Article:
Well they had discovered the perfect drug. It didn’t
interfere, much, with busyness: it stimulated them when they
were fatigued, relaxed them when they were tense, suppressed
their appetite so they could skip meals and as a bonus even
got them to breathe properly. All in all, it was the perfect
The years passed and the bountiful society’s busy scientists
discovered that the perfect drug wasn’t so perfect after
all. Not only was it harming people, it was killing them. Some
people stopped taking the drug but most said “I need it
to be busy and it’s a risk I’m willing to take.”
More years went by; then government and businesses discovered
that the perfect drug was costing them Big Bucks and that was
But what to do? The busy society needed this drug to be bountiful.
So everybody put their heads together and came up with some
One group said ‘what if we modify the perfect drug so
it is less harmful?’ and that was done.
Another group said ‘we already have a drug for something
else but it also causes people to not want the perfect drug’.
So it was repackaged and sold for that purpose.
And finally, another group said ‘we’ve designed
a new perfect drug to replace the old perfect drug’.
And people said ‘Thanks we will use these drugs to help
us quit the perfect drug when we get around to it.’- except
most of them never did. So this story has no ‘happily
ever after’ … yet.
What does Cognitivequitting have to offer? - Stories.
Once upon a time some seekers sought far and wide, for years
and years until, weary and defeated, they returned home only
to discover …we all know how this ends….That what
they sought was there all along. How can that be? They weren’t
paying attention. They didn’t notice. It was simply overlooked.
Recently on the Antique Road Show a man brought in a plain,
simple blanket that had been in his family for generations.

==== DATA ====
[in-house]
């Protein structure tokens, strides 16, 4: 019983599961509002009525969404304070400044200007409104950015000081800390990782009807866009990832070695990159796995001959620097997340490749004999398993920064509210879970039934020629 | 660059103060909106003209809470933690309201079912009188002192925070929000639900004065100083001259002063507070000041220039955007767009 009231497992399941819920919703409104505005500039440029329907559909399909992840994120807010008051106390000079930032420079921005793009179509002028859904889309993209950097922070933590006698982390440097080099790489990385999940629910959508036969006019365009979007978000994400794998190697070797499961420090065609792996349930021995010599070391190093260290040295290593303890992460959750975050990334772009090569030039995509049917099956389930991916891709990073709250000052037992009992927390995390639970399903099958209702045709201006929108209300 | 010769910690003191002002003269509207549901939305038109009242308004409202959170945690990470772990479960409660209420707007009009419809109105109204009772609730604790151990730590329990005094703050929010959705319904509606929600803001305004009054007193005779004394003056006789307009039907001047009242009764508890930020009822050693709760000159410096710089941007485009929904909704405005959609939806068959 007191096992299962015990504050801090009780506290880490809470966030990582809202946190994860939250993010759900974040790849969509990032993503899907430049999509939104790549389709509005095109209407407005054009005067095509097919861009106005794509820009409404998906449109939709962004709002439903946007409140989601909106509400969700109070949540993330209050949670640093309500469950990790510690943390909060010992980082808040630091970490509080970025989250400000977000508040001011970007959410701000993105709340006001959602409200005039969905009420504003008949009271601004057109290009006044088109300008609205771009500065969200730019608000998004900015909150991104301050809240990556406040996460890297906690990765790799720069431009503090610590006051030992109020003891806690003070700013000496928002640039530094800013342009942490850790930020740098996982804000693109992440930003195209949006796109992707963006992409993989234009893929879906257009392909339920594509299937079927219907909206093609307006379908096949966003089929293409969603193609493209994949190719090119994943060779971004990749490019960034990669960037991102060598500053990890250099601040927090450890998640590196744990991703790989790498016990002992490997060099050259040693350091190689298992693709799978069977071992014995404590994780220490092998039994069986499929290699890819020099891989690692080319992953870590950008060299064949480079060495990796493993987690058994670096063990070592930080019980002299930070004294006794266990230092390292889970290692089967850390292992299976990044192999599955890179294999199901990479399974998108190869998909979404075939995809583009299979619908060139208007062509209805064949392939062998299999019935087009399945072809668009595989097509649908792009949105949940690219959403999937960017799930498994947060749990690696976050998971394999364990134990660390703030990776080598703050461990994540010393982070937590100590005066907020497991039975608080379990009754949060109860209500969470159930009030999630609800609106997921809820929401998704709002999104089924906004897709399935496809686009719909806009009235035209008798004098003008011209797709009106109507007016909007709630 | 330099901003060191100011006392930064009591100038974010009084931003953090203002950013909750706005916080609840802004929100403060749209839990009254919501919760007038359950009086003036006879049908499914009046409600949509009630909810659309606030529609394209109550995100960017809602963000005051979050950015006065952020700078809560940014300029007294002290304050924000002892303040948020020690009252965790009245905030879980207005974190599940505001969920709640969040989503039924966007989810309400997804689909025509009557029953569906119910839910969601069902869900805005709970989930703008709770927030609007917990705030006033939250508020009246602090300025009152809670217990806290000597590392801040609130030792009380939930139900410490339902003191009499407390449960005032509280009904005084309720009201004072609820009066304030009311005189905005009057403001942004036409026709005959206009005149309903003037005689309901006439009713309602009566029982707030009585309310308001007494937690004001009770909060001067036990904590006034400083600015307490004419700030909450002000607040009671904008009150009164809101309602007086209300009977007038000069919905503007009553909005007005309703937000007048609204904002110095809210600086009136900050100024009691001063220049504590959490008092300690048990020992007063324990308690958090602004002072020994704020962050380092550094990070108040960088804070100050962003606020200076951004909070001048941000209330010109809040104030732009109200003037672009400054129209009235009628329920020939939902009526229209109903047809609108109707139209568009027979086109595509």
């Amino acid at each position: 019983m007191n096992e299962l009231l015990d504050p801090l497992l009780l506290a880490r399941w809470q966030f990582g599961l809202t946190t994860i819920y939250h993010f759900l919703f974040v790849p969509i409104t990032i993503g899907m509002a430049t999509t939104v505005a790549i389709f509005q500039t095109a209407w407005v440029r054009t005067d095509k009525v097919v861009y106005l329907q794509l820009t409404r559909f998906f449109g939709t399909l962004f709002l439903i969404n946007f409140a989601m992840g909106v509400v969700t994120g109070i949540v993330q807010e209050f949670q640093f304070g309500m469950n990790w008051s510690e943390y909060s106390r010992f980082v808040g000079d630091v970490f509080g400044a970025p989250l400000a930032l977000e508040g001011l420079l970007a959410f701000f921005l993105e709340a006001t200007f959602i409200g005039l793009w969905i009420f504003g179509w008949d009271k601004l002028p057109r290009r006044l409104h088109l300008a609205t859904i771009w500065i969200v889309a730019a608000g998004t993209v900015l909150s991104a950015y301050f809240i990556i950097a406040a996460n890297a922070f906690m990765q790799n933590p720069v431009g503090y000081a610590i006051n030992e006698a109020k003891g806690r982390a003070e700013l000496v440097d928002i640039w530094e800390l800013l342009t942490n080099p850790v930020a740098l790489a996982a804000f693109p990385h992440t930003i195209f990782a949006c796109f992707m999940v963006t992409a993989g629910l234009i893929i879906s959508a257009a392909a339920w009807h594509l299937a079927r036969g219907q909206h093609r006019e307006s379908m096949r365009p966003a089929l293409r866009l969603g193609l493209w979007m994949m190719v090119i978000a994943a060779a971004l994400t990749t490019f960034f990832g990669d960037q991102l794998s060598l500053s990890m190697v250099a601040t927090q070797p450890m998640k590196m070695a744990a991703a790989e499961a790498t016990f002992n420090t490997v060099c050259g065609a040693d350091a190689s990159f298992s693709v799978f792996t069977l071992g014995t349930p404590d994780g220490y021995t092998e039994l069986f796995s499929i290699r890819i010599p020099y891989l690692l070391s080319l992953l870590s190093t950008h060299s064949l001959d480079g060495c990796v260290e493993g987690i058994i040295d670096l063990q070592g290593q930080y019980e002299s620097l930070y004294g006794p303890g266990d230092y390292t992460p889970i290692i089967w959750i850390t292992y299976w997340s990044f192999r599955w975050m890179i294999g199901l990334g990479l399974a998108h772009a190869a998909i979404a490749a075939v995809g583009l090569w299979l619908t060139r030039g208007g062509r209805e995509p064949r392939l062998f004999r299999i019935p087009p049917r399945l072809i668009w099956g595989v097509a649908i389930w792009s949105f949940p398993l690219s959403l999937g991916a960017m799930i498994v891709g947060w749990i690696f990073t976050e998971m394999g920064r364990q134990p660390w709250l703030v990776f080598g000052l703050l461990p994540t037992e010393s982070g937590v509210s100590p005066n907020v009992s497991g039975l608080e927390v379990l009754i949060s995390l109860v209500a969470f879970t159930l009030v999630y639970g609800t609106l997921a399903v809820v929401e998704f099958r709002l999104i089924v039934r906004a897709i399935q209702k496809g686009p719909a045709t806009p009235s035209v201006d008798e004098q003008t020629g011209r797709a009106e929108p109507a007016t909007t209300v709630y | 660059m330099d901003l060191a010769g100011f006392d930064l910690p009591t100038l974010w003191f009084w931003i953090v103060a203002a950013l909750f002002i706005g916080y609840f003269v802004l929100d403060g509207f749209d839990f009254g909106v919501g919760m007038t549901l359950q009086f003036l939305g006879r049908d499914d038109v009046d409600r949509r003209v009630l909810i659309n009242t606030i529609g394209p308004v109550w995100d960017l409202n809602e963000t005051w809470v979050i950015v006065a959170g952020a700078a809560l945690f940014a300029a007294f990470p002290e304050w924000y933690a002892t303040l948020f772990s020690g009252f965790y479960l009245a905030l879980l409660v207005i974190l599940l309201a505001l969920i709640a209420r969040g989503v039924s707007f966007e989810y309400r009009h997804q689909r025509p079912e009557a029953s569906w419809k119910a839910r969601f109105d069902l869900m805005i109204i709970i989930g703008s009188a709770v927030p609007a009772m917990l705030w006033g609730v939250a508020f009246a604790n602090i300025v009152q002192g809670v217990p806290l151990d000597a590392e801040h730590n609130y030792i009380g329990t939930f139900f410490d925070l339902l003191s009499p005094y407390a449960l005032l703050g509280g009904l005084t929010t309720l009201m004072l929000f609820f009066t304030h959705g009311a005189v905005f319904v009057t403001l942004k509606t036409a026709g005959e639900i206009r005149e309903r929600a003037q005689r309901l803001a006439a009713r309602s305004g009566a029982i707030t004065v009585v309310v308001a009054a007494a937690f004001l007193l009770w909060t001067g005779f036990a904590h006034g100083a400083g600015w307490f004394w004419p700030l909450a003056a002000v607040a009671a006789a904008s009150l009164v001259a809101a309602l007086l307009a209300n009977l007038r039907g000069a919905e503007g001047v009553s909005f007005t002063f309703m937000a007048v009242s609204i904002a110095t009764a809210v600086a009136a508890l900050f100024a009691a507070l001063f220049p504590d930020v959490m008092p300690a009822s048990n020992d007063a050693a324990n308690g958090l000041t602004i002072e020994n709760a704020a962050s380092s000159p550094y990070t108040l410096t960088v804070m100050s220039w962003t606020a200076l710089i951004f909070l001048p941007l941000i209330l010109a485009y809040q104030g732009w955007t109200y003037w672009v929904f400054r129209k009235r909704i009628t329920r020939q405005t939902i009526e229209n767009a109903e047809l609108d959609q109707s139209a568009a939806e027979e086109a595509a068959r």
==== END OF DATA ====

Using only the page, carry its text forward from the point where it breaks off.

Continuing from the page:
He was just curious about it. It was worth half a million dollars.
The first stage of cognitivequitting is about paying attention
to what has been there all along, though overlooked, and recognizing
its true value.
The next stage of cognitivequitting is about Mistaken Identity.
There are way too many stories about mistaken identity to sum
up easily so I’ll just remind you of a few: the frog is
really a prince, the ugly duckling - a swan, the beggar at the
door is a king or god in disguise. Beauty marries the beast
and the nerdy kid next door grows up to be Bill Gates. Things
aren’t always what they appear to be. So how can you know?
Well, you learn to match appearance with performance. If a frog
is extremely well mannered, pucker up. If you’re always
there for a friend and they’re never there for you. It’s
time to reassess the friendship. The second stage of cognitivequitting
is about discovering exactly what nicotine does for you - not
what you think it does.
The final part of cognitivequitting is about dealing with monsters.
We all live with an interesting psychological dynamic….
What we desire is usually paired with what we fear. We want
love but fear rejection. We want success but fear failure. So,
in the fairy tales every castle has a giant, every bridge a
troll, and every treasure is guarded by a dragon. How do you
deal with monsters? There are a few ways. You can try to slay
them, but that requires a great deal of personal courage and
strength. Or you can try to outwit them. When you make a deal
with the devil, you need to find the loopholes. Or, and this
is my favorite because it requires thinking outside the box,
you can tame the dragon, befriend the giant and hire the troll.
Then you could fly anywhere with some muscle to back you up
and never worry about your infrastructure crumbling. The third
stage of cognitivequitting is about recognizing that the problem
is actually the solution. Cravings are a powerful force that
you can use to your benefit once you know how.
Cogntivequitting deals with:
What has been overlooked?
In addition to addictive needs, you have been taking care of
some basic physical needs with nicotine. Once you are past the
physical addiction, those basic physical needs remain and now
have to be taken care of in a non smoking manner.
What has been mistakenly identified?
You think you were smoking because you were angry. The real
reason you smoke is because your muscles are tensed up when
you are angry and a cigarette will ease the physical discomfort
of being angry.
So the question is no longer, “why do you smoke?’
The question is really “what exactly does nicotine do
for your body and how can you do it for yourself?”
What do I do about these overwhelming persistent cravings?
Cravings are simply your body’s way of insisting that
you take care of it and it’s always your choice how to
do that. As soon as you take care of your body’s needs
in a timely, appropriate and effective way, your craving for
nicotine will dissipate.
How’s that for ‘happily ever after’?